The High Court is the highest judicial court in Australia, and is called upon to decide some of the most important and challenging legal issues that affect our nation.
The Justices of the High Court may be called upon to decide questions about a range of legal fields: from taxation law to property, copyright, family, migration and, of course, criminal law. From curtailing the power of investigatory bodies like ICAC, to defining just what your rights are in relation to legal representation, the High Court has been instrumental in defining and implying valuable rights and protections.
How Many Cases Does the Court Hear?
Some cases start in the High Court, which is known as its ‘original jurisdiction’. This, however, is only available in a handful of situations set out in section 75 of our Constitution. Most cases, including criminal cases, come to the court by way of appeal.
Either the defence or prosecution can request leave (permission) to appeal a case to the High Court.
Normally, only the cases of the greatest importance make it to the High Court; although the court receives about 800 applications for special leave to appeal each year (20% of which are criminal cases), only a handful are allowed. The High Court typically delivers 80 written judgments each year.
Rights Implied by the High Court
High Court Justices are often called upon to interpret laws that are unclear or ambiguous, and this can lead to the development of legal rules, rights and principles.
Our Constitution guarantees very few rights, so it has often been up to the courts to protect Australians from overreaching politicians or government bodies. Here are some of the important protections that the High Court has instilled into our criminal justice system over the years:
- The right to a fair trial, although it is not an absolute right to be provided with legal representation (Dietrich v The Queen)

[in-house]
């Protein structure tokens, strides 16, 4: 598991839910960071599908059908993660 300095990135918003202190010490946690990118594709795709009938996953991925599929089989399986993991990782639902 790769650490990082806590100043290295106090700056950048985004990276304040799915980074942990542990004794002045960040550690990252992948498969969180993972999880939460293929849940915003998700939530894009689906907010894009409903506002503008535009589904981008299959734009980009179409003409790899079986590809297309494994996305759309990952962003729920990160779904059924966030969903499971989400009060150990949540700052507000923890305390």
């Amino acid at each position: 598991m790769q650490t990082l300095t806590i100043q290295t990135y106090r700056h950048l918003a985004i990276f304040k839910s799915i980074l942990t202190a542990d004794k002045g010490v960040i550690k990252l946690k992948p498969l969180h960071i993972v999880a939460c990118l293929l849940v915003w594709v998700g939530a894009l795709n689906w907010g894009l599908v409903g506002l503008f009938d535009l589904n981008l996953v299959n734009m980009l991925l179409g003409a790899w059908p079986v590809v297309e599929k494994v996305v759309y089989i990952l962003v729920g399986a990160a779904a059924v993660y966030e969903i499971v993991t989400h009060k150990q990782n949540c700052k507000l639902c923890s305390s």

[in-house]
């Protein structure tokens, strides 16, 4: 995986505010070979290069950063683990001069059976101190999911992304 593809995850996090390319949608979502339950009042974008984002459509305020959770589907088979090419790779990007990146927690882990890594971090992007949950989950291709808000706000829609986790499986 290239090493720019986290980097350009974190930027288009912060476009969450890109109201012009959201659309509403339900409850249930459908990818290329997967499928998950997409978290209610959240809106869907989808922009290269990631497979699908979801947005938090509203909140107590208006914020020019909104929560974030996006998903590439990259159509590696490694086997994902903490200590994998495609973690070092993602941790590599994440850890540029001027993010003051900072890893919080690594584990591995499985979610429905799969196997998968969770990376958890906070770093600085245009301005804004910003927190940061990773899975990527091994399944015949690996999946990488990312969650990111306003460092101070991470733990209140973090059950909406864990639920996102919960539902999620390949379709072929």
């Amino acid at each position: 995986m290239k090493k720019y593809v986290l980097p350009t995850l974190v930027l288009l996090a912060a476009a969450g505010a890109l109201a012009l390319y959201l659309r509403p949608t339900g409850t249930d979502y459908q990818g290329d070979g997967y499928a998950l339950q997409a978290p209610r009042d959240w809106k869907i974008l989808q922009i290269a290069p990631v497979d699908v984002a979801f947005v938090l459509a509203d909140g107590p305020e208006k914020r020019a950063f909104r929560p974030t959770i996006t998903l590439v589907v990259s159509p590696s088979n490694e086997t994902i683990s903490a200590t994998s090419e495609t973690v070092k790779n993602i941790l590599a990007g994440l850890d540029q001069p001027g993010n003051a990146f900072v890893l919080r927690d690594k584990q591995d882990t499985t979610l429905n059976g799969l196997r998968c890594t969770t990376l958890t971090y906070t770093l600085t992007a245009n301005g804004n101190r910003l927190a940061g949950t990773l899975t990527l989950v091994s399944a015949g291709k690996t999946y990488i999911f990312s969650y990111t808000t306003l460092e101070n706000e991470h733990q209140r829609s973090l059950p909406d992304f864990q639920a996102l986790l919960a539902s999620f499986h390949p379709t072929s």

- Protection against indefinite imprisonment (Kable v DPP)
- Freedom of communication on political matters (Lange v ABC)
- Prison inmates cannot be automatically excluded from voting in elections (Roach v Electoral Commissioner)
- Double jeopardy, protection from being tried twice for the same offence (R v Carroll)
High Court Judgments
On some occasions, all of the High Court Justices will agree on a decision and reasoning, and give a unanimous judgment. But even if all the Justices agree on the same result, they may have different reasons for reaching that outcome, and give separate judgments which can contain invaluable principles of law.
There are seven justices on the High Court, which prevents a tie if the full court is called upon to decide a case. But sometimes, only six of the Justices will sit. If this happens and there is a 3:3 split, the court from which the case came will have the deciding vote. Or, if the matter is of original jurisdiction, the Chief Justice will have the deciding vote. Other than that, the role of Chief Justice is similar to that of the other six justices.
Who are the current High Court Justices?
The current Justice of the High Court are:
- Chief Justice Robert French
- Susan Kiefel
- Virginia Bell
- Stephen Gageler
- Patrick Keane
- Geoffrey Nettle
- Michelle Gordon
There have been 52 High Court Justices appointed throughout our history, with Justice Gordon being the most recently appointed, in June this year.
There are many online databases which will publish important Australian judgments. Some of these require an expensive subscription, but some, such as AustLII are free to the public. Paper copies are also available for purchase.